I joined Greek life for the wrong reasons.
It was my first day on campus. The freshman class was escorted to the south side of campus, past the football stadium, through the tailgate lot, and into the basketball arena where we sat down and listened to people on a stage talk at us. Somewhere between leaving my dorm and arriving to the arena, I met Matt.
Matt was a Senior who stood much taller than his 5’9” frame. Nick told me he “knows what it’s like being a Freshman guy here trying to find something to do.” We proceeded to talk, exchanged numbers, and he told me to shoot him a text if I was ever bored. He was in a fraternity and based on what I had heard my short time on campus, being involved in Greek Life was the only way to go.
Flash Forward: Twelve weeks later.
I’m walking into a small room with just one table and three chairs: two for the men in suits behind the table, and one reserved for me, facing them. The men in suits were representatives from the fraternity’s headquarters who flew into town to investigate the hazing accusations against the chapter I was pledging.
“Talk to us about your pledge process,” one asked.
I was told pledging was “the most fun you’ll never want to have again” when I rushed.
The details of my time as a pledge were as fresh in mind then as they are today. They included forced nights of drinking alcohol with my pledge brothers, learning names of pledge classes from years past, memorizing random fraternity facts, consuming various food concoctions, push-ups, sit ups, wall sits, and blindfolds. All for the sake of “brotherhood” and “unity.”
We would all get together in very dark rooms and the active brothers would tell us “nationals are coming down to initiate you early because you are the biggest pledge class on campus. Hell Week is canceled.” Five seconds of joy was quickly squelched by the screams of the active brothers saying “You don’t deserve our brotherhood.” Their reasoning? We didn’t go through hell week like they did. We spent the rest of that night begging and pleading with them to put us through “hell week” as soon as possible. “Because we did it” was the most common response whenever we dared to ask them why.
After a series of written interviews, video depositions, and in-person meetings with numerous pledges and brothers, the chapter was found guilty of the hazing charges. At the conclusion of the investigation the representatives from the fraternity’s headquarters decided to close the chapter and take the charter. All of the undergraduate brothers were suspended. The alumni specifically named in the investigation were suspended. And the most recent pledge class, my pledge class, were de-pledged and told we were not brothers of the fraternity.
At this point it had been six months since my pledge brothers and I accepted our bids and four months since our pledge process was halted after “pledging activities” caused the hospitalization of my pledge brother. It had been two weeks since we were told our pledge class was officially dissolved.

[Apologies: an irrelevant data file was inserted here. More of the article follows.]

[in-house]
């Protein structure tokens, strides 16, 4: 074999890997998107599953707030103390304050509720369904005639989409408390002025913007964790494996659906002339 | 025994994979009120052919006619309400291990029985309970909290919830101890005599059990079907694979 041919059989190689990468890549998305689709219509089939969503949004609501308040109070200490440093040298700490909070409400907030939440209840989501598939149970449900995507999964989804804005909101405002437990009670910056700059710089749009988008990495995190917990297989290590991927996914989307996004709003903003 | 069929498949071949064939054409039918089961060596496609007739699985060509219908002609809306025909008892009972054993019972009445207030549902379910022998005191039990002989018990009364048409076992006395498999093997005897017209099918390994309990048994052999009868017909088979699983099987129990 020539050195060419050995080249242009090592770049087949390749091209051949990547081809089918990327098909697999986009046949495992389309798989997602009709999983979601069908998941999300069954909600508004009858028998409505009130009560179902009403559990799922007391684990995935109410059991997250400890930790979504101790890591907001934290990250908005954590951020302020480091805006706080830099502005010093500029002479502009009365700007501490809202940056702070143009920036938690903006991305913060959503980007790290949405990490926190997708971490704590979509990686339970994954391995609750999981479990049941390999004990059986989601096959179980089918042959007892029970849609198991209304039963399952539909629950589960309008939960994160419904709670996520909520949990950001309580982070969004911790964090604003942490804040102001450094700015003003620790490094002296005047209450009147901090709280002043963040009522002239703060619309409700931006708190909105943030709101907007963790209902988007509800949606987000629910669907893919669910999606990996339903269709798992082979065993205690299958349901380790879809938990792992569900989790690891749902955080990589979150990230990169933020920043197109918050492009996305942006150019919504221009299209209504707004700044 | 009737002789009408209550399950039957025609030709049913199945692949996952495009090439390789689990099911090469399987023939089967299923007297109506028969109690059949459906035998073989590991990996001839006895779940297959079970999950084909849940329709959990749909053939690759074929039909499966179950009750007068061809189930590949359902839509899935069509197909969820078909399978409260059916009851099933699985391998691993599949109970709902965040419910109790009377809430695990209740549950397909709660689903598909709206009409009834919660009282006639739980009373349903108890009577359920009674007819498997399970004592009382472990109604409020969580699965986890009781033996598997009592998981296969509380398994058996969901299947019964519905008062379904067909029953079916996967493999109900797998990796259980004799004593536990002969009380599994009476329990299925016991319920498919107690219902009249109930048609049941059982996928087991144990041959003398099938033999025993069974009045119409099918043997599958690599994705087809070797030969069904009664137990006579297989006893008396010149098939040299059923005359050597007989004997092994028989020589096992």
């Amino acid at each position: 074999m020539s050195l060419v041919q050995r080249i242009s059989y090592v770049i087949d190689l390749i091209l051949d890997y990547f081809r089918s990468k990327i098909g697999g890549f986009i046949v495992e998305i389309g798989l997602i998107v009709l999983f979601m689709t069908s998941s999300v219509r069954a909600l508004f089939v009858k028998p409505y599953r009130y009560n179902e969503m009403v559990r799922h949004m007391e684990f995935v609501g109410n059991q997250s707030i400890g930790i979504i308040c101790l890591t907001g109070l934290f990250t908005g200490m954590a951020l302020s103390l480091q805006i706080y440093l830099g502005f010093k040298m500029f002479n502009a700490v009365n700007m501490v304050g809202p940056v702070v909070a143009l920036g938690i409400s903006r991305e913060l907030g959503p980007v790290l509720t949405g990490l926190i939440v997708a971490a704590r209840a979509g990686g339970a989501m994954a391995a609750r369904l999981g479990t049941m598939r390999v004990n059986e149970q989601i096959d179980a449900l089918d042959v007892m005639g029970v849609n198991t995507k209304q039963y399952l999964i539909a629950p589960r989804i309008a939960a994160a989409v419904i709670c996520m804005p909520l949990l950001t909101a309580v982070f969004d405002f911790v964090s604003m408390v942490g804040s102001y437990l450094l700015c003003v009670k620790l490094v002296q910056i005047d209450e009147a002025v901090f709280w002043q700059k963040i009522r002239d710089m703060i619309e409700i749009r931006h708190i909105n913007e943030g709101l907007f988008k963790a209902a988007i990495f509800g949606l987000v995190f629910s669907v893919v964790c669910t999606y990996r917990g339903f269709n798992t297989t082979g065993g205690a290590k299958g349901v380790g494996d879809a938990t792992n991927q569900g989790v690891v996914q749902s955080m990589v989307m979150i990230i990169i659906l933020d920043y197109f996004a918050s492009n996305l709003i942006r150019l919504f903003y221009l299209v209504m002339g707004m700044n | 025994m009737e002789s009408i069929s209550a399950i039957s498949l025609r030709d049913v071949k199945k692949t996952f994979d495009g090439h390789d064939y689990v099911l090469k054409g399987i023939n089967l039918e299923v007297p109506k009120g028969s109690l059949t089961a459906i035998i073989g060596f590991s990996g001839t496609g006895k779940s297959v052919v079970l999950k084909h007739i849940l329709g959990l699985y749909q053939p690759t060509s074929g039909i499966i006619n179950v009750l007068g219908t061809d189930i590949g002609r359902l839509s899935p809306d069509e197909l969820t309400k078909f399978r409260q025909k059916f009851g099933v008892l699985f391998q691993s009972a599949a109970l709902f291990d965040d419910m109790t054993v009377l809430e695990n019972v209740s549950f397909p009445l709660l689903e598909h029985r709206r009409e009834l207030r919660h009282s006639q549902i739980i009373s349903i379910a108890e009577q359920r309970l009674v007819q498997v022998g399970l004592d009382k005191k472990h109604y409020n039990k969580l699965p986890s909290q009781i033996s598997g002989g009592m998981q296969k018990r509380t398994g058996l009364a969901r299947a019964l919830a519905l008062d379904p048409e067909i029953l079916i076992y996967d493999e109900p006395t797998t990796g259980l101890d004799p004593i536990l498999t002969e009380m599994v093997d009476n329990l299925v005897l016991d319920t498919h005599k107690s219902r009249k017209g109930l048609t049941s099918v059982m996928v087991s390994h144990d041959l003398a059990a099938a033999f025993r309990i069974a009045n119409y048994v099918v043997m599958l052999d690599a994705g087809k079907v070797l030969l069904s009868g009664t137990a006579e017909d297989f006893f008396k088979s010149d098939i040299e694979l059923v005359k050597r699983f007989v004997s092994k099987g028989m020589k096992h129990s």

There were twelve of us remaining in the wake of our unusual first journey into Greek life. There were talks of our group going ‘underground’ and running our own local chapter (with none of the rights and privileges of legitimate Greek organization.) This is not what we wanted. This is not what we needed.
Meeting in a spare room of the Liberal Arts Building, the twelve of us, along with a few selected additions, discussed the merits of founding a new group on campus. Looking back, I often wonder what the heck we knew about starting a fraternity. All of us were products of a failed campus organization. It was an imposing amount of courage that propelled us into starting our own organization. One built on the idea that we could offer a better fraternal experience without hazing.
March: 12 members
May: 25 members
October: 41 members
April: 61 members
Twelve pledges who said no to hazing turned into a brotherhood of 61 in 399 days. This is the Iota Sigma chapter of Theta Chi Fraternity.
It wasn’t a scam (regardless of what other fraternities would say) and we weren’t just another fraternity. We built it from the ground up, and our foundation was based on one philosophy: we didn’t need hazing to build a great chapter. My experience taught me hazing made obedient pledges, not good brothers. Hazing was easy, but not effective. Hazing was exhausting, not energizing.
If we were to be a group that lasted a hundred years, our pathway to membership could not be built on the fragility of hazing. Hazing creates division between pledge classes. Hazing creates a culture of obedience rather than one of critical thinking. We had no interest in recruiting 18-year-old projects/liabilities. We existed to recruit good men and make them great…and it worked.
Consistency follows groups who do not haze. A chapter that does not haze consistently ranks among the top in recruitment each year. A chapter that does not haze performs well academically on a consistent basis. A chapter that does not haze consistently places in the top three in Homecoming and Greek Week every year since its founding. A chapter that does not haze is the first fraternity to win chapter of the year in a decade, several other awards on campus, and back-to-back Alter Awards.
Hazing has no place in my chapter because the Founders saw what hazing does to a group of men. You don’t build better men by breaking them down. Like a Division I football powerhouse, you build a great team by recruiting the best and developing their strengths to work for the team. We had a system that consistently won championships, so we recruited new members that would fit that system and perpetuate success. Recruitment became the easiest part of our jobs once the trophies came in and our reputation for winning got out.
Kevin Kutner, Field Executive